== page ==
Tag Archives: Apple

Apple Today at Home brings Apple led classes to you

Updated 4/19/20

(See all of my Shelter-at-Home related posts) – Apple stores all over the world have hosted Today at Apple classes since May of 2017. Today at Apple are in-store programs. They include Photo Walks and Kids Hour at all Apple stores. Many classes have been offered on a wide range of topics.

Sadly with most of the Apple Stores closed we haven’t had access to these classes. Yesterday Apple announced Apple today at Home. Their tagline:

Inspiring creative activities. From our home to yours. Join Creative Pros from Apple Store locations all over the world for quick and fun projects they put together in their homes, so you can get creative in yours.

There are four classes available now:

  1. Draw playful portraits with iPad (05:06) – Harriet from Apple Regent Street in London shows you how to add doodles, color, and your own handwriting to turn a quick photo into a unique portrait.
  2. Capture striking photography with iPhone (03:22) – Follow along with Cameron from Apple Orchard Road in Singapore to learn angles and edits that will help you capture artful photos featuring your home.
  3. Shoot photos full of personality with iPhone (03:49) – Join Adrian from Apple Third Street Promenade in Santa Monica as he shows you how to dig into the Camera app on iPhone to capture your personality in self-portraits.
  4. Turn your home into music with GarageBand (05:03) – Rosie from Apple Regent Street in London demonstrates how to whip together sounds from your kitchen to create a sweet “house” music track using the free GarageBand app.

Run Apple ][ BASIC Programs in your Browser

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As you sit at home ‘sheltering-in-place’ and are old enough, you might get nostalgic for that Apple ][  you used to have. Now you can step back in time 40+ years. You can fulfill your yearning for Apple ][ programming from within your browser.

There is now an Apple ][ BASIC  emulator you can run in your browser. Specifically, the emulator is for Applesoft BASIC, the Microsoft version of BASIC for the Apple ][. This emulator, the Apple ][js, is a creation of Will Scullin.

This is a full Apple ][ emulator written in JavaScript. While the emulator will run in almost any browser, it works best in Google Chrome.

I loaded the emulator in Safari 13.0.5 and it seemed to run well. When the emulator is opened, you will see the image (see above) of an Apple ][. I tried the first simple program in Further Reading #1 and it worked without any problems.

Need to know more about BASIC? The Further Reading #1 article references online resources for you.

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If you want to try out some games, check out the list in Further Reading #2. If you click on the file name (animal.bas for example) of a game, the BASIC program is shown. You can then enter the program in the emulator. Popular magazines of the time, such as BYTE (See Further Reading #3), often contained BASIC program listings.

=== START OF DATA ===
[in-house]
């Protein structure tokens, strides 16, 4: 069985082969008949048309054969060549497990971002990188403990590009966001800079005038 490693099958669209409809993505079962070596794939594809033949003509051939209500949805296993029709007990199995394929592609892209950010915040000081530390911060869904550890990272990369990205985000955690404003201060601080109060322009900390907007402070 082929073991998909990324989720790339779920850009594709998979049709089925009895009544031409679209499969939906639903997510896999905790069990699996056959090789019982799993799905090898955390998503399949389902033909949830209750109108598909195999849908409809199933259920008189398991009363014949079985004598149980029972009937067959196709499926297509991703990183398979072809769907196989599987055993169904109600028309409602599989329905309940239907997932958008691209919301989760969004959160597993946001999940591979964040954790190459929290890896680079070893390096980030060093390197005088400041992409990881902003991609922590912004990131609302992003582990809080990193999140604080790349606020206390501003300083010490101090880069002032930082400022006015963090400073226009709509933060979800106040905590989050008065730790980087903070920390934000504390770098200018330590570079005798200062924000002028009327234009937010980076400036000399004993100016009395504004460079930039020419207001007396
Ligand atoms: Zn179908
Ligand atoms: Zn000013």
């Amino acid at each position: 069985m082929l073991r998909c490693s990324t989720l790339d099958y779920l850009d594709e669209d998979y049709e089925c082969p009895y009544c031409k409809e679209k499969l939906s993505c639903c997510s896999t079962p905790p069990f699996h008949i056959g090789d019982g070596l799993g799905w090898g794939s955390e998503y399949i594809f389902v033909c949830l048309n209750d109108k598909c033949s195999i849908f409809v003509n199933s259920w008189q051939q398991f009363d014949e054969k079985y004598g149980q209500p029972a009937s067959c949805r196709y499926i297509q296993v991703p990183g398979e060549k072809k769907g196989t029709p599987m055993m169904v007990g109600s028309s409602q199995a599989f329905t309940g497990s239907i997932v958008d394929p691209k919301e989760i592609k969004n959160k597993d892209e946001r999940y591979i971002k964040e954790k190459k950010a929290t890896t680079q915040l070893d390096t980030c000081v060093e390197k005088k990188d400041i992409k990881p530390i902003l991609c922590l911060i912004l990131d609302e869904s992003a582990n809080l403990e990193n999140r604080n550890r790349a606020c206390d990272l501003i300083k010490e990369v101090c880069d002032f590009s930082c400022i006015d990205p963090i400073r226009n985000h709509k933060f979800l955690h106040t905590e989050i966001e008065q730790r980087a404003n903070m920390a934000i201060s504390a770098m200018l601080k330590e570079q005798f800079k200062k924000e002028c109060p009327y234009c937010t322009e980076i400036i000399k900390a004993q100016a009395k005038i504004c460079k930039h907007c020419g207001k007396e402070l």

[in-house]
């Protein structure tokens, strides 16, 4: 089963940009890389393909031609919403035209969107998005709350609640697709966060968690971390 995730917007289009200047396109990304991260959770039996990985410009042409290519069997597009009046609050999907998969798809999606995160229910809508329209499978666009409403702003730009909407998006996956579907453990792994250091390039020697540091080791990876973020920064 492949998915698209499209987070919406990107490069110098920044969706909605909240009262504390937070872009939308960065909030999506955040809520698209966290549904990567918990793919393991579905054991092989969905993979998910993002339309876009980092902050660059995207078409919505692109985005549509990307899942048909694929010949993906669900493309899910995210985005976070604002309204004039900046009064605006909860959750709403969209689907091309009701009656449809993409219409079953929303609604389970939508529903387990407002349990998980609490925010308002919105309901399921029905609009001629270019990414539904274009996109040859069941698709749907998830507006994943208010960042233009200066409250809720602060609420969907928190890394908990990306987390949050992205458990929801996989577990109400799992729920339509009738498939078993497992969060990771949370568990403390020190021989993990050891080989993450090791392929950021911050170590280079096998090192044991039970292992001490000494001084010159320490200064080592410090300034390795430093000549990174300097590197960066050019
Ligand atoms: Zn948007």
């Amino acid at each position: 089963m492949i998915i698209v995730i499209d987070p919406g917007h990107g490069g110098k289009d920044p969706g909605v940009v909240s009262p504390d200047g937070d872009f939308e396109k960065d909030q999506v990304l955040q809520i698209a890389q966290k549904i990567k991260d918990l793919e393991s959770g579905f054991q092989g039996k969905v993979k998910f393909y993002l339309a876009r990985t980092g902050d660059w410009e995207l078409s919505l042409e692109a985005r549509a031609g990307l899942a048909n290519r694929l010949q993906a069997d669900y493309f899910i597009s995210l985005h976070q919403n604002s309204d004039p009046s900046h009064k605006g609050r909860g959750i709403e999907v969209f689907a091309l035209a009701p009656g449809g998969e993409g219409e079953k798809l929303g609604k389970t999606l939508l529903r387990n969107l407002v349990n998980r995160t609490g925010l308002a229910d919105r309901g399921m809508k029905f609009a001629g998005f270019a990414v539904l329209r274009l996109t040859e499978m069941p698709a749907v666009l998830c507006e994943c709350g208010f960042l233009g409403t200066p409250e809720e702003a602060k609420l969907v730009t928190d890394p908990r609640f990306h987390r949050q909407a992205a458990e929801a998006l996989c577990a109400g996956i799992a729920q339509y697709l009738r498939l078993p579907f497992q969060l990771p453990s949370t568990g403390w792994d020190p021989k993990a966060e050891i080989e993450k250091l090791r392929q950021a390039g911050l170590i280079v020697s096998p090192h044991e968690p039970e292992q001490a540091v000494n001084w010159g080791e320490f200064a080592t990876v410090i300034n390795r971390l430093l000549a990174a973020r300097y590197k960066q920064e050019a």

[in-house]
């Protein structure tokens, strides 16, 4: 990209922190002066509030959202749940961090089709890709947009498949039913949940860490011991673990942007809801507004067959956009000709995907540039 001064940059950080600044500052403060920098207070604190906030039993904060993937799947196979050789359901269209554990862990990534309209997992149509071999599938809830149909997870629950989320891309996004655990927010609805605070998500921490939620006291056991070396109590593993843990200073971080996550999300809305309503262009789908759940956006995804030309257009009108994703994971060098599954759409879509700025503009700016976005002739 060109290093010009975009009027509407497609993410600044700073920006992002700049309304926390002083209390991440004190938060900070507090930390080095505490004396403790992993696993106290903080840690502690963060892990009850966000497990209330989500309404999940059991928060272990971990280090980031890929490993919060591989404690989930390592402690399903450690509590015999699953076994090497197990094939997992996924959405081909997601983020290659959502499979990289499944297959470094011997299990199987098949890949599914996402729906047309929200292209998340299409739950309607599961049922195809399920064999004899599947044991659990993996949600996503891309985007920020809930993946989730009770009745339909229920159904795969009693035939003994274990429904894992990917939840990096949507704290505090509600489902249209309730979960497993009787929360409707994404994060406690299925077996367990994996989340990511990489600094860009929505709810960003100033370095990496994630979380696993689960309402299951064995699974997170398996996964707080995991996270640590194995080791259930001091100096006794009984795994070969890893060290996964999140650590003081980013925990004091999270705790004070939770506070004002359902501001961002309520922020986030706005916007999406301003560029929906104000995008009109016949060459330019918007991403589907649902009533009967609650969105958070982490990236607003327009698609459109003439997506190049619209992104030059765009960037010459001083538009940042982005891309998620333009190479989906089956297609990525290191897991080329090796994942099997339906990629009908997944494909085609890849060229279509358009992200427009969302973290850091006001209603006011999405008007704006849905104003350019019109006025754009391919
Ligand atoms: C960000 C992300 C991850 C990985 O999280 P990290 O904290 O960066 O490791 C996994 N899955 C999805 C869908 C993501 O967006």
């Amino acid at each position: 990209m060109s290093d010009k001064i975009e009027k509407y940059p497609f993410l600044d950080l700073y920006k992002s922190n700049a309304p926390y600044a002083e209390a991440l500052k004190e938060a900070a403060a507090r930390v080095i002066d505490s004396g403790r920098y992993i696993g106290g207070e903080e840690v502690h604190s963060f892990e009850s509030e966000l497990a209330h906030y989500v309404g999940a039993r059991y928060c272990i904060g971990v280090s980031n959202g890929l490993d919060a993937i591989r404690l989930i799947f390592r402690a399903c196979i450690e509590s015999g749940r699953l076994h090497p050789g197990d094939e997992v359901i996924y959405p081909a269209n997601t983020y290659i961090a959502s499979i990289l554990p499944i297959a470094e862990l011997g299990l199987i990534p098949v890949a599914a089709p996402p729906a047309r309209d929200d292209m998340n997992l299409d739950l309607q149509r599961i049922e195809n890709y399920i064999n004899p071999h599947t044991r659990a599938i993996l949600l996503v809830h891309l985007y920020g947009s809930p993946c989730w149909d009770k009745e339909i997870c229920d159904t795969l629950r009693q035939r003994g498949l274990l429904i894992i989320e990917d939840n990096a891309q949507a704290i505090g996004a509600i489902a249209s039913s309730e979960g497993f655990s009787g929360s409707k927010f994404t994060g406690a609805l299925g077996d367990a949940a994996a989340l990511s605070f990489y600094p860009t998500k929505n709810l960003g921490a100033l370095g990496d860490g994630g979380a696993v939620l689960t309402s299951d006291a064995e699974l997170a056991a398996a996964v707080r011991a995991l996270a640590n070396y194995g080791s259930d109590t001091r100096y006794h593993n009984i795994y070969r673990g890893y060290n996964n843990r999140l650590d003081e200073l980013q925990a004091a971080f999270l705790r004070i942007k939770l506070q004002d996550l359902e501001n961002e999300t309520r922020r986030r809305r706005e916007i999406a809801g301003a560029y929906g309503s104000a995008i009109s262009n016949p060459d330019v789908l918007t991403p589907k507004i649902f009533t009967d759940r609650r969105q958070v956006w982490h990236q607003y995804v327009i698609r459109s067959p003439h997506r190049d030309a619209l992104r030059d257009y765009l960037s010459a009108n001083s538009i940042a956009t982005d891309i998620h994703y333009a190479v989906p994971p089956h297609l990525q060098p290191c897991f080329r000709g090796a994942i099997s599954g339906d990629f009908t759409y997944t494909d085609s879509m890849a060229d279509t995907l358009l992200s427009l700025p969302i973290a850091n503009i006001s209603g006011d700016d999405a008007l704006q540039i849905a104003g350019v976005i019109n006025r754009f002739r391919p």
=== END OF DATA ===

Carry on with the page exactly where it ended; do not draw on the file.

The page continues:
If you visit the Will Scullin website you will find that he also has Javascript emulators for the Apple 1 and the Apple //e as well.

 

Further Reading

  1. How to Write an Apple II BASIC Program in Your Web Browser
  2. Vintage BASIC Games
  3. BYTE Magazine

Podcasts: “Apple Context Machine”

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Podcasts – As you may have read on previous posts, I like to listen to podcasts. One that I subscribe to is “Apple Context Machine” hosted by Jeff Gamet and Bryan Chaffin from The Mac Observer. As they say on their website:

The Apple Context Machine is Mac, iPhone, and iPod news and analysis that puts the facts in perspective brought to you with a sense of humor.

This isn’t the program to learn the latest technical details of Apple products, but it does give an interesting perspective on the company and their products. It is one of the programs that I regularly listen to.

If you are interested in the world of Apple, this is a Podcast that you should try.

More Info on iCloud – Are You Using It?

I came across the PDF file “iCloud Mastered” produced by MacLife Magazine. If you are not using iCloud with your Mac and iOS devices, I recommend reading through this to see what you are missing. Even if you are using iCloud, taking a few minutes to read the four page document may be worth your time.

I use iCloud to sync and share files between my Mac Mini, MacBook Pro, iPad and iPhone. I find it extremely useful, particularly when I am traveling away from home.

macOS New App Release – Menu Calendar 1.3

Product AnnouncementsTension Software of Milano, Italy has released Menu Calendar 1.3 for macOS. Menu Calendar 1.3 the utility to make date calculation directly in the menu bar. Menu Calendar makes available under the menu bar, in any application you are running, a small calendar usable also for date calculation.

Clicking it’s icon under the menu bar not only shows a small standard calendar that you can use to navigate inside any month, it also makes available a small area under the calendar for date calculation.
You can add (or subtract) days, months, years and Menu Calendar will instantly show the resulting day.
You can also optionally select from the menu to have Menu Calendar launched any time you login inside your Mac.